Tell Us ...
In December, we asked you to tell us about your proudest rail-trail feats from 2010.
Anna Keaney — Madison, Wis.
This year, my 6-year-old son learned to ride a bike without training wheels and turned into a biking fanatic. Madison has several paths in and around it, and there are few things he loves more than to go for a long ride. His longest was 14 miles one hot summer day; this on a bike with no gears! His 7th birthday was in November, but he put his present on hold until spring, when he'll get a new bike with gears and handbrakes. He's hugely excited about a summer of biking together, and I'm thrilled to have fostered this passion in him. This was definitely my best biking feat of 2010.
Nathan Valles — Santa Rosa, Calif.
Our family decided to do a different vacation this year: a cycling-filled vacation. Since we all like riding our bikes, it seemed like a good thing. After all, we had ridden trips of more than 20 miles numerous times. Some of our favorite trails are the Brush Creek Trail, the Joe Rodota Trail and the Prince Memorial Greenway/Santa Rosa Creek Trails, all in Santa Rosa, Calif., where we live.
With our 8-year-old daughter old enough to ride her own bike, and some recent accidents involving cyclists and cars on the news, my wife insisted that if we were cycling, we needed to be on dedicated bike paths to the greatest extent possible. With that in mind, I hit Rails-to-Trails Conservancy's trail-finder website and found some great paved trails and bike paths for our trip.
Taking off from Santa Rosa with our bikes on the back of our car, we intended to start with the Sacramento River Trail, but bad weather prevented that ride so we headed for Provo, Utah. We camped at the campground along Highway 180 and rode the entire length of the the Provo River Parkway. It is a nice 15-mile trail that leads from the canyon out to the edge of Lake Utah. After a few stops for food and rest, we checked off a total of 30 miles for that day.
From there we headed out to Glenwood Springs, Colo. We had every intention of riding the bike path along the Colorado Rver through Glenwood Canyon, but as we found out seven miles into our ride, late rains along with melting snows had resulted in floodwaters closing parts of the bike path. Only about 15 miles that day. To make up for it we decided to take the bus (equipped with bike racks) out toward Aspen, Colo., and ride the Rio Grande Trail back to town. That was about 32 miles of rail-trail, averagind 1 to 2 percent downhill all the way. With a lunch stop in Carbondale, it was a beautiful 32-mile day.
Our next stop was just outside of Bryce Canyon in Utah. The bike path runs along Highway 12 through Red Canyon. Starting just west of the canyon, we rode up to the rest stop on the high plateau. Only about a 16-mile day, but what a beautiful, quiet day it was.
Our final stop was just outside of St. George, Utah. Starting at the little park on the Snow Canyon Parkway, we rode east and then north along Highway 18, and then back down through Snow Canyon State Park. Although the climbing was more than we expected, the ride was beautiful.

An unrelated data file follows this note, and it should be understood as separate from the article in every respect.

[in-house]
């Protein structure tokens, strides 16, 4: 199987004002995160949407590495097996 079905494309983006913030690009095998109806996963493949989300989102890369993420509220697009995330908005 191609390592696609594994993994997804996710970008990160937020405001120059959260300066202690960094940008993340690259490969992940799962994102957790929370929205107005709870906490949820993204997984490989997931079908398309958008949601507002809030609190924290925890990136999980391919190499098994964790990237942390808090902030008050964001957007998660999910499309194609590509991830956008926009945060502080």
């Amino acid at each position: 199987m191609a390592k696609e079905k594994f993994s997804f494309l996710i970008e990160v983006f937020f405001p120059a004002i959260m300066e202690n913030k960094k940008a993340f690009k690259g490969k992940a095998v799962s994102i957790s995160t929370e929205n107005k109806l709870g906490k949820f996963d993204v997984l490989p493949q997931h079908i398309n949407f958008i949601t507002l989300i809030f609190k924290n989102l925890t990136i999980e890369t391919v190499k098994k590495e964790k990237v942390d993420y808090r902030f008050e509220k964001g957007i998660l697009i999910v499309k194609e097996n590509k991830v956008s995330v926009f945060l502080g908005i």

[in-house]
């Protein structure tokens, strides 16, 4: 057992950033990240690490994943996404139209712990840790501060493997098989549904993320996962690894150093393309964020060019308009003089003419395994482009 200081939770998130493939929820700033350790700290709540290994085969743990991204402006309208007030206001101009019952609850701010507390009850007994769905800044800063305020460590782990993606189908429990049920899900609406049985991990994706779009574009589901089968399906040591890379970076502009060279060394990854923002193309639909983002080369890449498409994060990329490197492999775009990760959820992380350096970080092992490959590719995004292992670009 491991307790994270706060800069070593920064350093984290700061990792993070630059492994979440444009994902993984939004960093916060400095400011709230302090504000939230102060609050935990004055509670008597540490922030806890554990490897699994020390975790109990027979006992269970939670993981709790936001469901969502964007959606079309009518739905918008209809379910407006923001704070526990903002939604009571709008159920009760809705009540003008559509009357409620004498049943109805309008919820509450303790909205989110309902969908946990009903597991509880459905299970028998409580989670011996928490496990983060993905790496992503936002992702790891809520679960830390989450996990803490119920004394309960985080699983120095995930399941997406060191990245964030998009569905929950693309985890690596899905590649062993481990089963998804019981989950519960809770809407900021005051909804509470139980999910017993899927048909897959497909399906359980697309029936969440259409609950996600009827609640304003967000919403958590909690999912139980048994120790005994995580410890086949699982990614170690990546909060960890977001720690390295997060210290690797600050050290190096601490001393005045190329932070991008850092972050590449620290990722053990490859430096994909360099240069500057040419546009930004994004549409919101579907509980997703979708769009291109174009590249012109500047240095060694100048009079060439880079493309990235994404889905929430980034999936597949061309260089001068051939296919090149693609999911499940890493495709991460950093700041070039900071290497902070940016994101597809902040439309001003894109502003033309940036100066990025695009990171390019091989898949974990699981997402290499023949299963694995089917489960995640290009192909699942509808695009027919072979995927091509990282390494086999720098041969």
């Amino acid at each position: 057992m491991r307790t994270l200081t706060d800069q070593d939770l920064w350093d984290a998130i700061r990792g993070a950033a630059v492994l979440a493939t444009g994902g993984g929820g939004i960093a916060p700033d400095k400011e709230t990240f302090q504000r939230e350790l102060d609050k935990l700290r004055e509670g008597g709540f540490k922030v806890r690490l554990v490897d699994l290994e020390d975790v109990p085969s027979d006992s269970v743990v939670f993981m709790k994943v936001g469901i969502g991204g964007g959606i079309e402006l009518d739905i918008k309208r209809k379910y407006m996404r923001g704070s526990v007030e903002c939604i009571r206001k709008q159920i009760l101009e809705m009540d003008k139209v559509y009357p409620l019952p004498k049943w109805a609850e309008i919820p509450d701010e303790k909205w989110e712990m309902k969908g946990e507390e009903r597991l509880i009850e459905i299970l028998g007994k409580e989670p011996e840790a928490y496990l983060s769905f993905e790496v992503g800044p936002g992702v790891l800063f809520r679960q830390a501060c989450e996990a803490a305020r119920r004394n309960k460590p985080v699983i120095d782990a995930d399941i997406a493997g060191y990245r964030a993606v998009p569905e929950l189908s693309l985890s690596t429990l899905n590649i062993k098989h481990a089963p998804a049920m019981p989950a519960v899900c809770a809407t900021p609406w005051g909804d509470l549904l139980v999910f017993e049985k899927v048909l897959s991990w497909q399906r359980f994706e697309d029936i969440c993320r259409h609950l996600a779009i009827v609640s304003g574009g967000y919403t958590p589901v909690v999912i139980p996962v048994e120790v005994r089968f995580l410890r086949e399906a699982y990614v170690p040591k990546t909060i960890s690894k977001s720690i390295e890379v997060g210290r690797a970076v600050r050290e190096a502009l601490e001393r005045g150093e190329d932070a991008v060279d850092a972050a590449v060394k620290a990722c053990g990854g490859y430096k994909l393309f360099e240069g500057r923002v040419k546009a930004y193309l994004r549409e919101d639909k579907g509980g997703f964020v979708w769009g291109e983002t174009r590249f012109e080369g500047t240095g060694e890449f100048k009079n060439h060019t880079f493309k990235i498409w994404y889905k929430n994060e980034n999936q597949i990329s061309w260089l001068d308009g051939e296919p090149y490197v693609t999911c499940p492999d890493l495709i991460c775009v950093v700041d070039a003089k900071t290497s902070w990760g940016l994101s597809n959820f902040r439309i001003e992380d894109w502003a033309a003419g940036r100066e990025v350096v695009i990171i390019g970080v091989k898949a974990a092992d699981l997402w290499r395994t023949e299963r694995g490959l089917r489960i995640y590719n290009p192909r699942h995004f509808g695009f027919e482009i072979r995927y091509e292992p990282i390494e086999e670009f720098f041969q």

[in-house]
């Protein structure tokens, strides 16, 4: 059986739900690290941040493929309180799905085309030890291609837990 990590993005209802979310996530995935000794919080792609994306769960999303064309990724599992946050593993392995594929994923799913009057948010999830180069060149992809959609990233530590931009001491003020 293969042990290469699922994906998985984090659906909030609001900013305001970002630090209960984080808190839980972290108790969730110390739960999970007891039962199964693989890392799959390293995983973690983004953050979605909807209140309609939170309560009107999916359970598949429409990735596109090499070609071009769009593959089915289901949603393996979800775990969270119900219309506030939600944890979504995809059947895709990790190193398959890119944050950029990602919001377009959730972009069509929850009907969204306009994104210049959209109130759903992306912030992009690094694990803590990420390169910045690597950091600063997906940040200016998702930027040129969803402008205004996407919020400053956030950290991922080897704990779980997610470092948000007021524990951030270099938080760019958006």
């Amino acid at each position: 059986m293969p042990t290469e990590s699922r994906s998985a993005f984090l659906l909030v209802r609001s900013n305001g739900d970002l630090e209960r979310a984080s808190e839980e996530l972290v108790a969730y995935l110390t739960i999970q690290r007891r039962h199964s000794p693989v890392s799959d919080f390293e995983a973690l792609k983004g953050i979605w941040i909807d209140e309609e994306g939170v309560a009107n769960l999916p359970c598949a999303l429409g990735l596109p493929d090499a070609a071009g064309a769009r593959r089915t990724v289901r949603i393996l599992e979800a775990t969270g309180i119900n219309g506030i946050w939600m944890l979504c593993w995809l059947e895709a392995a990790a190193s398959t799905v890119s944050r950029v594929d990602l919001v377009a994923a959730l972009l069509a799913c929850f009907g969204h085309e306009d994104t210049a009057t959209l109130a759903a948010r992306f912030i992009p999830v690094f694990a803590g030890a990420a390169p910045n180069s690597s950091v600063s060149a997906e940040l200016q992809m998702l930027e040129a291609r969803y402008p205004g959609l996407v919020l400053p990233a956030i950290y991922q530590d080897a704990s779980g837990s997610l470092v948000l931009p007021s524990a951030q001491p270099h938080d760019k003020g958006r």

We came home happy and refreshed. We had ridden more than 125 miles that week and had a bunch of stories and photos to share with friends and family.
Steve Eisele — San Jose, Calif.
What I accomplished this year: I purchased a tandem bicycle for my wife and I to get her out of the house to ride with me. It worked, and she actually likes riding it with me. We bought a two-seat child trailer and a tag-along bike that we hook up to the tandem to take the grand boys out for a ride. The set up is a tandem bike, tag-a-long and child trailer. We call it the tandem train. I have done some new organized rides and new rides on my own, as well.
For this upcoming year, I am hoping to get lot of trail time in with the wife and grand boys, their mom (my daughter) and dad, along with their uncle (my son). We are looking for a tandem tag-along bike so the two older grand boys can ride on that and the youngest will ride in the child trailer. My first ride for the year if the weather holds and stays dry is to ride to the top of Mount Hamilton in San Jose, Calif. I am hoping to get more long rides in with my son on our single bikes, somewhere in the 60- to 100-mile or plus range.
Terri Dellamaria — Elkhorn, Wis.
This is the first year I have kept track of my riding miles, and how motivating just doing that is to keep reaching various milestones! I rode 1,368 miles on trails from April 27, 2010, until November 11, 2010 (the weather is a factor here in Wisconsin!).
Of that total, 1,158 miles were on the White River State Trail that goes from Elkhorn to Burlington, Wis. The other miles were on various legs of the Illinois Prairie Path and the Glacial-Drumlin State Trail. It was so exciting to reach the 1,000-mile marker. Now, I have a record to beat next year!
William Langland — Schererville, Ind.
I bought a Townie bike in 2009 after moving to Schererville, Ind. My house is on the 14-mile Erie Lackawanna Trail, and I started slow but eventually rode 1,600 miles my first year on the trails! I now know biking is just right up my alley, and I can't wait to get out ther again next season!
Mike — Maple Grove, Minn.
I was able to ride 1,600 miles this past summer, and it felt great! Apart from the Luce Line State Trail, I was able to explore three additonal rail-trails in my area and now am looking forward to gettng my kids on these trails next summer.